An Ethics of Loss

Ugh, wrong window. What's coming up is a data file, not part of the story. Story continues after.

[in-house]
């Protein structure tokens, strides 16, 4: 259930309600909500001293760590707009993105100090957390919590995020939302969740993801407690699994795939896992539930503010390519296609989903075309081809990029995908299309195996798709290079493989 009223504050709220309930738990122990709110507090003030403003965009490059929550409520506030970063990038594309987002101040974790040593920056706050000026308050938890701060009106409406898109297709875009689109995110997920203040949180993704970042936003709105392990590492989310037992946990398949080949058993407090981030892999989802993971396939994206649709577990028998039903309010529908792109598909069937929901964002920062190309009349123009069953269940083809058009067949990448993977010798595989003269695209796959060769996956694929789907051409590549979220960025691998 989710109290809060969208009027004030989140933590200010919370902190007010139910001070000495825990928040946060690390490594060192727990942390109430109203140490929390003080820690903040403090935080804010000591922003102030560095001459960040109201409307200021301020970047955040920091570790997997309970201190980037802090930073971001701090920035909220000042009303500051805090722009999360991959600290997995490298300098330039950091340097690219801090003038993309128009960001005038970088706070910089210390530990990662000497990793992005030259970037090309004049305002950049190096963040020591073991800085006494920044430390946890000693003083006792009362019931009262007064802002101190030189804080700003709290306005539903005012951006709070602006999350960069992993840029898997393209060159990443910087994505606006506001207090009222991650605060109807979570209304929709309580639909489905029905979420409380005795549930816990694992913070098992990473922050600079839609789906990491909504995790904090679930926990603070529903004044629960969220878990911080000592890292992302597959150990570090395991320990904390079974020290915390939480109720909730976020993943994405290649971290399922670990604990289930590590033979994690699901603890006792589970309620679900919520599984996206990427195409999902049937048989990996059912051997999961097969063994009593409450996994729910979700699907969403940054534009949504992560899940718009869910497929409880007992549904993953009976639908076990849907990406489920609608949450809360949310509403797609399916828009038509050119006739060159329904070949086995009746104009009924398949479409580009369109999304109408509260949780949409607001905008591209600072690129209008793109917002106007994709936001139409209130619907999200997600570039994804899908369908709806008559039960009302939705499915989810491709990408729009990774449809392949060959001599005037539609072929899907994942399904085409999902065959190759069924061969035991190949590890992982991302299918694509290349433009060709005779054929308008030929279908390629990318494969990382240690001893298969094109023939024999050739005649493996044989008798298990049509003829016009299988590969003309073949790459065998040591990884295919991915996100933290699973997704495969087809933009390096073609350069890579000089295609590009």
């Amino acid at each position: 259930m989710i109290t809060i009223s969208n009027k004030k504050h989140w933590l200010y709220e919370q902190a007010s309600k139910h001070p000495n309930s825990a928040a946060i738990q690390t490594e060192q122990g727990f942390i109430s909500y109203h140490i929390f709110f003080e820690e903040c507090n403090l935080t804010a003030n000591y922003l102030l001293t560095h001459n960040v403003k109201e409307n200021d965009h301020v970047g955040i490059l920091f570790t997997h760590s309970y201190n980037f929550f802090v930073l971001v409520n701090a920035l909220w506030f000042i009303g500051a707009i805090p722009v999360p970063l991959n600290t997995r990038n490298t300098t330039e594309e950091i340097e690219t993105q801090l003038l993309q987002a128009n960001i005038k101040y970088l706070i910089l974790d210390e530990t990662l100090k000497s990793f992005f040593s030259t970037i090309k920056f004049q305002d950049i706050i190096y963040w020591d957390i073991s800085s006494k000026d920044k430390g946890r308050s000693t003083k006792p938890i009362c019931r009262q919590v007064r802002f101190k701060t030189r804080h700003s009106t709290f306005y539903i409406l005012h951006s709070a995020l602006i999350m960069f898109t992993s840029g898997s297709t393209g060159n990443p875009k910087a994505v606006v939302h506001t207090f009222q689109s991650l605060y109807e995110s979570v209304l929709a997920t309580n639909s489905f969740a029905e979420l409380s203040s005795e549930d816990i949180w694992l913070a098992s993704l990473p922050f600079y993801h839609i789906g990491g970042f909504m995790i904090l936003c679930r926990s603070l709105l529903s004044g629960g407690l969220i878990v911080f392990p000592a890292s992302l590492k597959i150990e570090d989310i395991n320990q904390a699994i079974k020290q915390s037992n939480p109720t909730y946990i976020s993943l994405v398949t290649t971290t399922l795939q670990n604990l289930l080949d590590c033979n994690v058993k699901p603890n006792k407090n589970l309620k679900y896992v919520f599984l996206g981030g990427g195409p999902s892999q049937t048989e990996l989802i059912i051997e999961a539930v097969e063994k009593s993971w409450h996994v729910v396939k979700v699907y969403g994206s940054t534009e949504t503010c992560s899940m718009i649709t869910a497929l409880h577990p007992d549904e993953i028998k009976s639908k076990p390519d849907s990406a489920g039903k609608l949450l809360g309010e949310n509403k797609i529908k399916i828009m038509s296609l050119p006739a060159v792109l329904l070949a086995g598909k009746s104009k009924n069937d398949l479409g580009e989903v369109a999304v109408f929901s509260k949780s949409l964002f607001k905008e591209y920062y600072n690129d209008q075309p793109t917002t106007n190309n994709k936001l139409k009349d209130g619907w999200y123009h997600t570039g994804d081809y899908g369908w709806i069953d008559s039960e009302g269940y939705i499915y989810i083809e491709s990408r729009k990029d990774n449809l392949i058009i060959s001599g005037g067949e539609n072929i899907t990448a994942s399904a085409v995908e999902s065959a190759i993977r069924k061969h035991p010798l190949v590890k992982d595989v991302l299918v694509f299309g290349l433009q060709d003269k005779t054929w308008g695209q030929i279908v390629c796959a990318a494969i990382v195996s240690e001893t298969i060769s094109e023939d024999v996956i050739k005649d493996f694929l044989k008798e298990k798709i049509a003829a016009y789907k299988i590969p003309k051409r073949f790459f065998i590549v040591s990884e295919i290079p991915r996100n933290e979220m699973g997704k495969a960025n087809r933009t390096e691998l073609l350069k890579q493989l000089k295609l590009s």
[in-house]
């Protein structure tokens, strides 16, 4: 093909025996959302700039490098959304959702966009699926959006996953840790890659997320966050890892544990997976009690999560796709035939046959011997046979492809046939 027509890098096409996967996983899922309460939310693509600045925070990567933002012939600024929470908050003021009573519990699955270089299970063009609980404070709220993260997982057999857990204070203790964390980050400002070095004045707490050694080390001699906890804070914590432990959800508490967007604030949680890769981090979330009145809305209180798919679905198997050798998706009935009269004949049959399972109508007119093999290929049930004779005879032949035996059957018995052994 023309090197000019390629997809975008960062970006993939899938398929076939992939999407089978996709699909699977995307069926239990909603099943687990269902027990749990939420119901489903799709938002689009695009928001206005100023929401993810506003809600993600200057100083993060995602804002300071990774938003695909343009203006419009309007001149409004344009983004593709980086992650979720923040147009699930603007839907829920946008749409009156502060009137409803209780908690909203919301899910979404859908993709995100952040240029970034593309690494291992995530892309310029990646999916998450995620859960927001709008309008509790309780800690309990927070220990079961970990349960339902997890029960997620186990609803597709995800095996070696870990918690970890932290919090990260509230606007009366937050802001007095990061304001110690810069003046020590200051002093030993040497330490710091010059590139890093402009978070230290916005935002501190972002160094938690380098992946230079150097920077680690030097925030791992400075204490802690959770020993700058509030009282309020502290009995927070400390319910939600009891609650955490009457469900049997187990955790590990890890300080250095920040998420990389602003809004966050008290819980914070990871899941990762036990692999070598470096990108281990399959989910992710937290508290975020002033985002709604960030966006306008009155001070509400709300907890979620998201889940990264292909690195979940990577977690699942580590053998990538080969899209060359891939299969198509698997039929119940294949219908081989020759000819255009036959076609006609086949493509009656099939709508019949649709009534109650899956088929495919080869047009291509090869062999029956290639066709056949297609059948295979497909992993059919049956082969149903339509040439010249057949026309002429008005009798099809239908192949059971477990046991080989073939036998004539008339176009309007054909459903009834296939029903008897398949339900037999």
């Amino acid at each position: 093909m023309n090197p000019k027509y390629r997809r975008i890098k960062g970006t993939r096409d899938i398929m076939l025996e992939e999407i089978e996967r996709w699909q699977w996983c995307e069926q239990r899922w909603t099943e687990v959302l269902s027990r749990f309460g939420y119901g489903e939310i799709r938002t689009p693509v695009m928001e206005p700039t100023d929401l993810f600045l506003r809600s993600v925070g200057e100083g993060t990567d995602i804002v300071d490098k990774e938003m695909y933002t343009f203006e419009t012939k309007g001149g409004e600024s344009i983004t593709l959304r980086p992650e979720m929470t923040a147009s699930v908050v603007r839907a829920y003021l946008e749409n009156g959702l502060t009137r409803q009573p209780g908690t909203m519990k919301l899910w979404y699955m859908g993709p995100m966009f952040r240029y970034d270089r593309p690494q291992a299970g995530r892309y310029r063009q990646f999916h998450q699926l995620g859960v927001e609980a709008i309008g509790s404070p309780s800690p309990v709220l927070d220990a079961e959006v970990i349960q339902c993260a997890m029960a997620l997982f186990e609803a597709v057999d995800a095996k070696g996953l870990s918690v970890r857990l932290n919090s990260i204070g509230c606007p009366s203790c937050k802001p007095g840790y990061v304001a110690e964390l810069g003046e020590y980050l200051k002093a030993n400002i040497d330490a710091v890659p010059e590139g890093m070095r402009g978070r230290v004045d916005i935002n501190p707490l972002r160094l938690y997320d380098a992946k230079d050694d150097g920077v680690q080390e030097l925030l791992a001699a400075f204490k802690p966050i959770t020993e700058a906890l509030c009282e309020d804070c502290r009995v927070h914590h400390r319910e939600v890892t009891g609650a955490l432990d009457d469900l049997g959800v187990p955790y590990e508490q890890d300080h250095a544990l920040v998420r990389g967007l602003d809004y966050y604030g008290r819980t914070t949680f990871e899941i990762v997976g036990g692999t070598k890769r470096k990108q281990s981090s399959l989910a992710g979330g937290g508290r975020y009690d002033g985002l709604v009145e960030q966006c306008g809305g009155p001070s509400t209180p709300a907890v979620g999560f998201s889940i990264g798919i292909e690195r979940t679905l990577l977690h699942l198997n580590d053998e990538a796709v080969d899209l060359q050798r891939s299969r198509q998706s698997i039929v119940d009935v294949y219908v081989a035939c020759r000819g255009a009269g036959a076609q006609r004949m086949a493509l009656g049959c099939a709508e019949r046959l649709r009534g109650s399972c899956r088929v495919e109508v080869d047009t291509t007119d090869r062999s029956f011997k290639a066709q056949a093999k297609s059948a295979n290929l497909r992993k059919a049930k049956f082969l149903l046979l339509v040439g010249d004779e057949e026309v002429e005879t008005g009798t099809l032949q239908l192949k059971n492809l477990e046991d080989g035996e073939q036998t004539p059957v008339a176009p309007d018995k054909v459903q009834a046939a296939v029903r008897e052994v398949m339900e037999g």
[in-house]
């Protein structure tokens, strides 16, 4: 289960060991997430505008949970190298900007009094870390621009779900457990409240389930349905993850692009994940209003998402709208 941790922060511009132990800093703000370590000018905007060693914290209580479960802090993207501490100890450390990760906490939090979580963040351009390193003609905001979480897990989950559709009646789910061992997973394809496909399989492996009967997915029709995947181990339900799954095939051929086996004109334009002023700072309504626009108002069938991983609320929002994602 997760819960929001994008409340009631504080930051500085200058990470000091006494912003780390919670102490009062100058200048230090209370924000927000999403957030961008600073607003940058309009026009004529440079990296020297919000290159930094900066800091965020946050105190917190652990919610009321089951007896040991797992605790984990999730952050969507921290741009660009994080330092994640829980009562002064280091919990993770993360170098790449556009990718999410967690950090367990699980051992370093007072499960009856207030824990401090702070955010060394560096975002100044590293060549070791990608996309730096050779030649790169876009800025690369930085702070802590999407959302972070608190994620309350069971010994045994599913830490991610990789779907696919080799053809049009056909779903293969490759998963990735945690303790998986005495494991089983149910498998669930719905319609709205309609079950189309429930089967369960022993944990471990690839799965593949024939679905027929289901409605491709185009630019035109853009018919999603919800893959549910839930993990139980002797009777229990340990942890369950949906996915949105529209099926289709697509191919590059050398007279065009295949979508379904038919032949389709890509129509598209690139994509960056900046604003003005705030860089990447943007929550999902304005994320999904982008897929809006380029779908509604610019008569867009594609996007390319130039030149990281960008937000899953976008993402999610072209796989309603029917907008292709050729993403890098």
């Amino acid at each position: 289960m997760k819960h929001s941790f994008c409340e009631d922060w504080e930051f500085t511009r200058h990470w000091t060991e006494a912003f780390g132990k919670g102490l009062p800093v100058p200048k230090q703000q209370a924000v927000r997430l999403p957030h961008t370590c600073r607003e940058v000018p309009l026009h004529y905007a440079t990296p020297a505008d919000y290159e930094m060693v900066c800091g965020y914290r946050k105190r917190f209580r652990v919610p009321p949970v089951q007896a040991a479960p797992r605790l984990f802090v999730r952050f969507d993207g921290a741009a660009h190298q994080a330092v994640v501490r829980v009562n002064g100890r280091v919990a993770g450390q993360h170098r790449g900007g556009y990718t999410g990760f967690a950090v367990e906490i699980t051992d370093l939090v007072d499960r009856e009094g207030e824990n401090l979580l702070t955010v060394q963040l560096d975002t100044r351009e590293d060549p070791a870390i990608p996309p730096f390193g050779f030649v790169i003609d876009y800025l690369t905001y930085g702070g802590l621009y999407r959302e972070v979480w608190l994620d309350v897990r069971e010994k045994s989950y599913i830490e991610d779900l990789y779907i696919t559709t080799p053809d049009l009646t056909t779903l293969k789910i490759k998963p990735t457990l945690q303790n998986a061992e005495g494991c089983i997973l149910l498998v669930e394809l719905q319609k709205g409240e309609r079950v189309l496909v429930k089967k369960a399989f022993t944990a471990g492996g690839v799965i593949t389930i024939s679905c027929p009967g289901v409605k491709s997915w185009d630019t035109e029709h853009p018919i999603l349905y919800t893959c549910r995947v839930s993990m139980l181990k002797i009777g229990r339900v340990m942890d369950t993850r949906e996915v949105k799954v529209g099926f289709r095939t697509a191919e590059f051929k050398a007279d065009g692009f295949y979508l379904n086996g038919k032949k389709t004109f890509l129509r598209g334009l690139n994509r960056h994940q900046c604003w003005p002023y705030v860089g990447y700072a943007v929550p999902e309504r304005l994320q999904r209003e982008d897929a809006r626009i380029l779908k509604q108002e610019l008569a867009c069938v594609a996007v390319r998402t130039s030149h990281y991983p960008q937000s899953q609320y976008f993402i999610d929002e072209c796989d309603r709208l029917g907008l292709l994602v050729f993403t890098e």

I'm thinking about an ethics of loss and grief (Butler discusses this to some extent in her work on mourning). I truly believe that if we used loss as a lens through which to see the world and the people around us, we'd be more humane. Every loss of human life is so devastating. I wish we could truly feel the grief of that, a collective grief for all the people who are lost to war and poverty and lack of health care and racism and anti-transgender hatred and all forms of violence inflicted by the state. Why do we tolerate it? How can we create a world in which this kind of loss is intolerable? I want us to stop accepting death. I want us to stop turning away from it, saying "that's just the way it is." I want us to get enraged. I want us to say "no more."